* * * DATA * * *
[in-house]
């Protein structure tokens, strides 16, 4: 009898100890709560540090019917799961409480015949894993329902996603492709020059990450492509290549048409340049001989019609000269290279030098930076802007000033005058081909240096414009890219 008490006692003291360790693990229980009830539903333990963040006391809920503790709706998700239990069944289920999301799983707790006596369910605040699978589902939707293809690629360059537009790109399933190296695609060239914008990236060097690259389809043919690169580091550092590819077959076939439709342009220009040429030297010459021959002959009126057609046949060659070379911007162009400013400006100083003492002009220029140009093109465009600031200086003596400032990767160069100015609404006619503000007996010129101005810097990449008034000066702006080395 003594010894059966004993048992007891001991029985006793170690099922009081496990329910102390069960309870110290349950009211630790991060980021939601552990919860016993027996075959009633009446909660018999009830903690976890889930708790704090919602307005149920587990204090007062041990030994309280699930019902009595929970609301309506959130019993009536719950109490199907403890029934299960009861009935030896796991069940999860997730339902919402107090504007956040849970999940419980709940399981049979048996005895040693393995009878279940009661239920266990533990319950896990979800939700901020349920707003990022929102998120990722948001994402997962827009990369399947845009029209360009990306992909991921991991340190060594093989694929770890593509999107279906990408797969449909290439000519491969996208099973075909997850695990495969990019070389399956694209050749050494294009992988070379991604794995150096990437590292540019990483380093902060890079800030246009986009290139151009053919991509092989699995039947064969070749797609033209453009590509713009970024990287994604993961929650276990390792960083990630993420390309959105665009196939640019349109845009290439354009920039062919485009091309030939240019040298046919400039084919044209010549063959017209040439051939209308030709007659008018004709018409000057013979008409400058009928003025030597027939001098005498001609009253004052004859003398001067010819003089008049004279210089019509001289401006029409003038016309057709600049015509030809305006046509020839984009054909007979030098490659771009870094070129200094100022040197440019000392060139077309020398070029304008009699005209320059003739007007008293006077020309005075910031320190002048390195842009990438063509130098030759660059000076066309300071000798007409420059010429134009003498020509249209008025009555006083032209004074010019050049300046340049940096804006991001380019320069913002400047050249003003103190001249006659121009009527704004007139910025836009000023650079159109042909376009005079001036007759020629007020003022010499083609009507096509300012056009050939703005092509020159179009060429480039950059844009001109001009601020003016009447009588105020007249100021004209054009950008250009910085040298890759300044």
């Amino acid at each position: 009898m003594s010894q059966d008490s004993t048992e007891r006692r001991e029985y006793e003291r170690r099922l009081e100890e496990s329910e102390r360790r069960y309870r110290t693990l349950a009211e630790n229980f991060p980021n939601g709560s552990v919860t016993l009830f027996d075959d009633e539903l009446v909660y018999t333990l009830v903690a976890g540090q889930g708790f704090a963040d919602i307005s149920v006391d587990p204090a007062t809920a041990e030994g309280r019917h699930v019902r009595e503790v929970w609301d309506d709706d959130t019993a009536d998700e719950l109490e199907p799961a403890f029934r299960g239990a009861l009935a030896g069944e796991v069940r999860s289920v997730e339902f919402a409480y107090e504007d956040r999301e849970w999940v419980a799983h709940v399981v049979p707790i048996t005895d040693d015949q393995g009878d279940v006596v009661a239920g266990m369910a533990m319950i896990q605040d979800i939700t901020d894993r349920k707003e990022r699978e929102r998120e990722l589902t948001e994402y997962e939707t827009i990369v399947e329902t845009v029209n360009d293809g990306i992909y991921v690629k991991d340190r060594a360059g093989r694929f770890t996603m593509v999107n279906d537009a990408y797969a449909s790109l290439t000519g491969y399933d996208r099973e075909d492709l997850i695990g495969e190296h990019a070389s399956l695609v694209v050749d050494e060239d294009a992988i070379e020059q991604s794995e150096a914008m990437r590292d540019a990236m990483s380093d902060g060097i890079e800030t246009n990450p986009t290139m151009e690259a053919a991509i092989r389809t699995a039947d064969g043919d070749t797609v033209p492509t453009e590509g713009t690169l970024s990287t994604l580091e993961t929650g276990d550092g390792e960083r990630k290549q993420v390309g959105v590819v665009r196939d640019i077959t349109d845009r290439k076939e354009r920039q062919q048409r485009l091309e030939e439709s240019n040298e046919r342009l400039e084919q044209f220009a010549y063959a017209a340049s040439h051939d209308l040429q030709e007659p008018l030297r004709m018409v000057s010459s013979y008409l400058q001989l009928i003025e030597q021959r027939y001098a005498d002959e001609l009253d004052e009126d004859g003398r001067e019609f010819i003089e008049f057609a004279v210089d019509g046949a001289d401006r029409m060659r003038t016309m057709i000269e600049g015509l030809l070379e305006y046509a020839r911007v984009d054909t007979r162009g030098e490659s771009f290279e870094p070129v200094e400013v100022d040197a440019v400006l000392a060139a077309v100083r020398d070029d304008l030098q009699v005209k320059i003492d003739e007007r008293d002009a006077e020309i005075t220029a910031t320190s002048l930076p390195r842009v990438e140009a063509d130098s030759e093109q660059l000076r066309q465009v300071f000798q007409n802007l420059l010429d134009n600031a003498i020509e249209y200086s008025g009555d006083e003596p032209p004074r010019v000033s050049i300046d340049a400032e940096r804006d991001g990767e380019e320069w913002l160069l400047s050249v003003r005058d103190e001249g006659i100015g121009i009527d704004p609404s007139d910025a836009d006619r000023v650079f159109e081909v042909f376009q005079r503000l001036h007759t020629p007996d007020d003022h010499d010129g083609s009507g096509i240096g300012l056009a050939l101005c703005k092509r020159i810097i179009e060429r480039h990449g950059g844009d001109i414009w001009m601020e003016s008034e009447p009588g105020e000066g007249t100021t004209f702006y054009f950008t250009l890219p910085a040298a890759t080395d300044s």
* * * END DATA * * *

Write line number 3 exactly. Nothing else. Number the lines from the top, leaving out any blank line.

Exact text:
């Amino acid at each position: 009898m003594s010894q059966d008490s004993t048992e007891r006692r001991e029985y006793e003291r170690r099922l009081e100890e496990s329910e102390r360790r069960y309870r110290t693990l349950a009211e630790n229980f991060p980021n939601g709560s552990v919860t016993l009830f027996d075959d009633e539903l009446v909660y018999t333990l009830v903690a976890g540090q889930g708790f704090a963040d919602i307005s149920v006391d587990p204090a007062t809920a041990e030994g309280r019917h699930v019902r009595e503790v929970w609301d309506d709706d959130t019993a009536d998700e719950l109490e199907p799961a403890f029934r299960g239990a009861l009935a030896g069944e796991v069940r999860s289920v997730e339902f919402a409480y107090e504007d956040r999301e849970w999940v419980a799983h709940v399981v049979p707790i048996t005895d040693d015949q393995g009878d279940v006596v009661a239920g266990m369910a533990m319950i896990q605040d979800i939700t901020d894993r349920k707003e990022r699978e929102r998120e990722l589902t948001e994402y997962e939707t827009i990369v399947e329902t845009v029209n360009d293809g990306i992909y991921v690629k991991d340190r060594a360059g093989r694929f770890t996603m593509v999107n279906d537009a990408y797969a449909s790109l290439t000519g491969y399933d996208r099973e075909d492709l997850i695990g495969e190296h990019a070389s399956l695609v694209v050749d050494e060239d294009a992988i070379e020059q991604s794995e150096a914008m990437r590292d540019a990236m990483s380093d902060g060097i890079e800030t246009n990450p986009t290139m151009e690259a053919a991509i092989r389809t699995a039947d064969g043919d070749t797609v033209p492509t453009e590509g713009t690169l970024s990287t994604l580091e993961t929650g276990d550092g390792e960083r990630k290549q993420v390309g959105v590819v665009r196939d640019i077959t349109d845009r290439k076939e354009r920039q062919q048409r485009l091309e030939e439709s240019n040298e046919r342009l400039e084919q044209f220009a010549y063959a017209a340049s040439h051939d209308l040429q030709e007659p008018l030297r004709m018409v000057s010459s013979y008409l400058q001989l009928i003025e030597q021959r027939y001098a005498d002959e001609l009253d004052e009126d004859g003398r001067e019609f010819i003089e008049f057609a004279v210089d019509g046949a001289d401006r029409m060659r003038t016309m057709i000269e600049g015509l030809l070379e305006y046509a020839r911007v984009d054909t007979r162009g030098e490659s771009f290279e870094p070129v200094e400013v100022d040197a440019v400006l000392a060139a077309v100083r020398d070029d304008l030098q009699v005209k320059i003492d003739e007007r008293d002009a006077e020309i005075t220029a910031t320190s002048l930076p390195r842009v990438e140009a063509d130098s030759e093109q660059l000076r066309q465009v300071f000798q007409n802007l420059l010429d134009n600031a003498i020509e249209y200086s008025g009555d006083e003596p032209p004074r010019v000033s050049i300046d340049a400032e940096r804006d991001g990767e380019e320069w913002l160069l400047s050249v003003r005058d103190e001249g006659i100015g121009i009527d704004p609404s007139d910025a836009d006619r000023v650079f159109e081909v042909f376009q005079r503000l001036h007759t020629p007996d007020d003022h010499d010129g083609s009507g096509i240096g300012l056009a050939l101005c703005k092509r020159i810097i179009e060429r480039h990449g950059g844009d001109i414009w001009m601020e003016s008034e009447p009588g105020e000066g007249t100021t004209f702006y054009f950008t250009l890219p910085a040298a890759t080395d300044s």